We break down the starch into glucose in our digestive tract; it circulates as blood glucose (blood sugar) and is taken up by our muscles to be stored and burnt for energy. That’s what happens in type 1 diabetes: the cells in the pancreas that make insulin get destroyed, and without insulin, sugar in the blood can’t get out of the blood into the muscles, and so blood sugar rises.
If we clear the fat out of the blood, we also clear the sugar out.
This photo posted by Smith on February 12, 2017, was tagged as being taken at Real World Studios.
Guitarist Justin Adams can be seen in the background.
The effect is really dramatic–check out at least the end of my video What Causes Insulin Resistance? The most concerning downside of low-carb diets, though, is heart health: Low Carb Diets and Coronary Blood Flow This is the first of a 3-part series on the cause of type 2 diabetes, so as to better understand dietary interventions to prevent and treat the epidemic.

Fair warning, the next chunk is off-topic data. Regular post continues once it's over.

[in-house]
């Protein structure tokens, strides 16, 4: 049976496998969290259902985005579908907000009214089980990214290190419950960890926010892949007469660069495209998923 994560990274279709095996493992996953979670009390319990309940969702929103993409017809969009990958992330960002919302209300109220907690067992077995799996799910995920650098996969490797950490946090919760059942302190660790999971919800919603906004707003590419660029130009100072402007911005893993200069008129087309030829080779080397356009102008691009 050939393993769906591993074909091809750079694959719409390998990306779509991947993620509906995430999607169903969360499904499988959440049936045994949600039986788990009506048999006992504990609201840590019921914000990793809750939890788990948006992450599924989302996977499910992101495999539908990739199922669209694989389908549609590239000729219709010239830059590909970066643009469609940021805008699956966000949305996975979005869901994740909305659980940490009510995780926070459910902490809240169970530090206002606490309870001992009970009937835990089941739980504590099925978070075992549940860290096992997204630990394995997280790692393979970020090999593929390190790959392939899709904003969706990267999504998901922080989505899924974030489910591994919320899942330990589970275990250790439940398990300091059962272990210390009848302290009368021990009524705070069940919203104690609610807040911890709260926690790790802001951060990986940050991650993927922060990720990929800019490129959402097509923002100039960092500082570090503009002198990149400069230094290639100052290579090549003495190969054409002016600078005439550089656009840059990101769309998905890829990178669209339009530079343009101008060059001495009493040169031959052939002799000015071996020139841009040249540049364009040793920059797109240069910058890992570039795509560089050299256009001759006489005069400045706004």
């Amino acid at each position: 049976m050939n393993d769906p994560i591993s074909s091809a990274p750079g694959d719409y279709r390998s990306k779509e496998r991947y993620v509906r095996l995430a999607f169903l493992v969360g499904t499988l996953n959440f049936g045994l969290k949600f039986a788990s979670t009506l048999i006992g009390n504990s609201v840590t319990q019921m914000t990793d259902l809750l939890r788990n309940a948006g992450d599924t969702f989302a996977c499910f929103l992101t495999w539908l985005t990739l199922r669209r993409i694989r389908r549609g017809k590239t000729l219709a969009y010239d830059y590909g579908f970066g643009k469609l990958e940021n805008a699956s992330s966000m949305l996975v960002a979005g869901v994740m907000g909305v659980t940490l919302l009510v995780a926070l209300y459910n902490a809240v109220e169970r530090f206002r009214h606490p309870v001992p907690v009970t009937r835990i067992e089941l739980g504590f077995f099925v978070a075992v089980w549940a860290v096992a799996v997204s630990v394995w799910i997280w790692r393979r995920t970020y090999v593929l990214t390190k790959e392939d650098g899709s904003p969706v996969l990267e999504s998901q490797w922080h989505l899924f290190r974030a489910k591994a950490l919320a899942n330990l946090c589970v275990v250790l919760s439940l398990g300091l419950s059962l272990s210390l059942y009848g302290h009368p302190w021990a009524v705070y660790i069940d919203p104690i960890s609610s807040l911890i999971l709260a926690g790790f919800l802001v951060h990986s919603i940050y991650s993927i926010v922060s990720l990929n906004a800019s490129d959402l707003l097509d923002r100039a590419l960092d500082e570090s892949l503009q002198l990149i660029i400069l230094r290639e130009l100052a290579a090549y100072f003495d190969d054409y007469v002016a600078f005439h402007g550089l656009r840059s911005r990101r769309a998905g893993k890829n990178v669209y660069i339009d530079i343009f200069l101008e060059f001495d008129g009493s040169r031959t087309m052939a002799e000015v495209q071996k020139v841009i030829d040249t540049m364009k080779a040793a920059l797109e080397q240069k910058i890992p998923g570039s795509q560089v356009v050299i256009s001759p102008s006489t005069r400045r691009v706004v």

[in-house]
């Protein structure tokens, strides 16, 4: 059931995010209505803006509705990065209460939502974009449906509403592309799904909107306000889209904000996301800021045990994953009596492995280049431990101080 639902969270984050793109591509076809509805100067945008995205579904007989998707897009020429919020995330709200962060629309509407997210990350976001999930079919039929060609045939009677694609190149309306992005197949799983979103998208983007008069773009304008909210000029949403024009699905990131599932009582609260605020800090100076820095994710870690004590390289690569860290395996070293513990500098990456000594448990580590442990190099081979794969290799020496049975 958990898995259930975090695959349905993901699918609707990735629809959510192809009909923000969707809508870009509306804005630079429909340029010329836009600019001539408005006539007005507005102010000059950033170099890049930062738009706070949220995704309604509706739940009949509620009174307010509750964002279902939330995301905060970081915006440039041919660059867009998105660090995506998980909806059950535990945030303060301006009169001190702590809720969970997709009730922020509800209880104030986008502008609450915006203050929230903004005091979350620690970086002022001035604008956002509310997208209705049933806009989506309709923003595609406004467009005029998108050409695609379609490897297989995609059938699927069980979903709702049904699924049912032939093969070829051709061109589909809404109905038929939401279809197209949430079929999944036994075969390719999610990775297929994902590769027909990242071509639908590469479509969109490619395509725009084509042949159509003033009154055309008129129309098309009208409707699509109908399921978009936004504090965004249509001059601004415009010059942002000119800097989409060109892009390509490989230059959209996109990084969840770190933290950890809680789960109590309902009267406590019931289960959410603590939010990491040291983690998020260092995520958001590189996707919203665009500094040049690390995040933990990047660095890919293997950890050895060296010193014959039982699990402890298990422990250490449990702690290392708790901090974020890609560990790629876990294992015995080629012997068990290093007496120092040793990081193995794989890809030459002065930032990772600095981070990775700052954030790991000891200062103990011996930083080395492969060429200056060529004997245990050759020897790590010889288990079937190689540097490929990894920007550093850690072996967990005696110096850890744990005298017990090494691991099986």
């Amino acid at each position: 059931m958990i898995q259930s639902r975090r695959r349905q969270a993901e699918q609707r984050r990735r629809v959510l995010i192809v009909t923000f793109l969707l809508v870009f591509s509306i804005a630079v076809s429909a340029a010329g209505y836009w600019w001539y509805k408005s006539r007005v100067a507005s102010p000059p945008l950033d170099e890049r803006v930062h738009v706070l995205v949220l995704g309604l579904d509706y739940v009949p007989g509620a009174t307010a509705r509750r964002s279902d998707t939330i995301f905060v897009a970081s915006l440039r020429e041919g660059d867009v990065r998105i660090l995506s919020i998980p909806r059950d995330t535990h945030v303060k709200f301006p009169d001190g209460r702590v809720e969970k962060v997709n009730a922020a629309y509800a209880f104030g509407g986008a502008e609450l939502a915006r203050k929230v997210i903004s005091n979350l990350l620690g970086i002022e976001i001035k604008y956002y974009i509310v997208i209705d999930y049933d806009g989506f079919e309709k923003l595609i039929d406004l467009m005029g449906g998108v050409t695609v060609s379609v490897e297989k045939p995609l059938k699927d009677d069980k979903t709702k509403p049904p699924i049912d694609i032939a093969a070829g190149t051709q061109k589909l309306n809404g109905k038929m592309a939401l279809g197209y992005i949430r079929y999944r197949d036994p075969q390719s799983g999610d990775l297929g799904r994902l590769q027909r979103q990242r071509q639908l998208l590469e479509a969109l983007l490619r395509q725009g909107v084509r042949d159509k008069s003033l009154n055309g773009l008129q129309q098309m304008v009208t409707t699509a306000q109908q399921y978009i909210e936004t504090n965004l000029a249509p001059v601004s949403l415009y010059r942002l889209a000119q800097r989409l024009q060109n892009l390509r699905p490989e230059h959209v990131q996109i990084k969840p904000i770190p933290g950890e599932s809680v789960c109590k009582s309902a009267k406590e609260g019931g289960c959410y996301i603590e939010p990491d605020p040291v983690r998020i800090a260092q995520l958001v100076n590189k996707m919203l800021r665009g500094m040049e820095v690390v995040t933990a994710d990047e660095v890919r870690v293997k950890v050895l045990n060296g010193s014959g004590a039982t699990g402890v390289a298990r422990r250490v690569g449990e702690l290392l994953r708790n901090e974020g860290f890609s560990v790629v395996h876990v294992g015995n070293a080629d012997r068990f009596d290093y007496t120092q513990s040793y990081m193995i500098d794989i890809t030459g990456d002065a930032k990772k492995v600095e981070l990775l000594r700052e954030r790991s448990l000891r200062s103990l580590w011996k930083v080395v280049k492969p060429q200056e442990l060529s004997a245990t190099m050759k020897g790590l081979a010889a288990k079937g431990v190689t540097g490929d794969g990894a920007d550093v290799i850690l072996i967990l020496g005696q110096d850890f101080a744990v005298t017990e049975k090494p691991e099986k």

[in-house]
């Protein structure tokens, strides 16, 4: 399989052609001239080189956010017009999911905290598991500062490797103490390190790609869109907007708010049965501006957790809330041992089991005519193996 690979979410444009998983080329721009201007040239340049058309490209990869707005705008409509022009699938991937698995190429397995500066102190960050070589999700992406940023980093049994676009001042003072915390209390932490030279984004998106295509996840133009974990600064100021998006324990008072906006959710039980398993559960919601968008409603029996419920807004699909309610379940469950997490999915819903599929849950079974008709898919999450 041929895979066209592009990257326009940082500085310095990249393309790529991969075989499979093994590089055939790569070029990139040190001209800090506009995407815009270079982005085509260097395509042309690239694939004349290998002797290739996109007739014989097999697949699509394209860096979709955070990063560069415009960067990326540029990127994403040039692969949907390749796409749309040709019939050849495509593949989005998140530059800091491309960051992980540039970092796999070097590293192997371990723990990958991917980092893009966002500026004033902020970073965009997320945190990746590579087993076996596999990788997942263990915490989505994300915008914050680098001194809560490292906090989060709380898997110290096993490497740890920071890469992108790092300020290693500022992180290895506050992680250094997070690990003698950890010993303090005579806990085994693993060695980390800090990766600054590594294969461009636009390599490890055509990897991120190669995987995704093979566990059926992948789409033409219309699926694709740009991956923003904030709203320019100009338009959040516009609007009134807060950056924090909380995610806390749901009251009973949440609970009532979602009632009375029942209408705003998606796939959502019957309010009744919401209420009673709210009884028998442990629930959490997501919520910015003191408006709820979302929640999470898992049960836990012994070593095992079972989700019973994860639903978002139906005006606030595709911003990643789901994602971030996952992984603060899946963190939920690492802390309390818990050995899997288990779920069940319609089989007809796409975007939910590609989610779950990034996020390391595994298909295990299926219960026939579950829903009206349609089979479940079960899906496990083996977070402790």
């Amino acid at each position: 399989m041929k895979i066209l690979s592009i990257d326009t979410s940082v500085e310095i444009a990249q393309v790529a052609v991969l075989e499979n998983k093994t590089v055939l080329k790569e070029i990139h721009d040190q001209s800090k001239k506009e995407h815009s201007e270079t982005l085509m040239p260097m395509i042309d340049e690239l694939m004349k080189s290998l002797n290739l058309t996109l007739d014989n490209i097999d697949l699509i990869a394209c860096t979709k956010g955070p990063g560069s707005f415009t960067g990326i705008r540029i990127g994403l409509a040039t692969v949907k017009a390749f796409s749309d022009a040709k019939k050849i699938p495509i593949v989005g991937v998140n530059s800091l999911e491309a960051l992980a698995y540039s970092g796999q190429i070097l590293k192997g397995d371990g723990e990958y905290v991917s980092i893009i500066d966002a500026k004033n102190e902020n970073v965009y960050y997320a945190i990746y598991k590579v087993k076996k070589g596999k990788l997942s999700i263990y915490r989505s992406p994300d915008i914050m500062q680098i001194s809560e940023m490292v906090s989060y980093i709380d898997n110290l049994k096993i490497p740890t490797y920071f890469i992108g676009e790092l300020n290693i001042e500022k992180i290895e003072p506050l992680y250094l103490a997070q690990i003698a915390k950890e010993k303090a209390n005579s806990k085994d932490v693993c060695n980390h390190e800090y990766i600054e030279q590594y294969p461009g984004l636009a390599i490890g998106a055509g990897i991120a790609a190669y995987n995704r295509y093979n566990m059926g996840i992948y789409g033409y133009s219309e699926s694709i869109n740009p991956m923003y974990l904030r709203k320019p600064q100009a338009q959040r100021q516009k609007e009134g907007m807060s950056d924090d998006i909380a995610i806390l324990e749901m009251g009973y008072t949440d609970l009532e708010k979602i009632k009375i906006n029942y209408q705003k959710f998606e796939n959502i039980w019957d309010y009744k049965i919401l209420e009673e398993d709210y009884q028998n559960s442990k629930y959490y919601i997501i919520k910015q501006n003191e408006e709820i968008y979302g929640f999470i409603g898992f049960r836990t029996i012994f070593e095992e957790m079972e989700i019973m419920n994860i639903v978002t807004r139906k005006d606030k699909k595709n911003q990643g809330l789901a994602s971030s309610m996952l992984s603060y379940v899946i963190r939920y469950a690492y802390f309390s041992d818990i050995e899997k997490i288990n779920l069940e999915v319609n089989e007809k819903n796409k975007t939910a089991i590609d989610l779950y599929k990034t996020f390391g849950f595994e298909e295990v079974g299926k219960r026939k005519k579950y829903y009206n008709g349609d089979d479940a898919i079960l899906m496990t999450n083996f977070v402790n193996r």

In The Spillover Effect Links Obesity to Diabetes, I talk about how that fat can come either from our diet or excess fat stores, and then in Lipotoxicity: How Saturated Fat Raises Blood Sugar, I show how not all fats are equally to blame.
It would take scientists nearly seven decades to unravel this mystery, but it would end up holding the key to our current understanding of the cause of type 2 diabetes. Insulin is the key that unlocks the door that lets glucose in the blood enter muscle cells. Blood sugar would be stuck in the bloodstream banging on the door to our muscles, unable to get inside.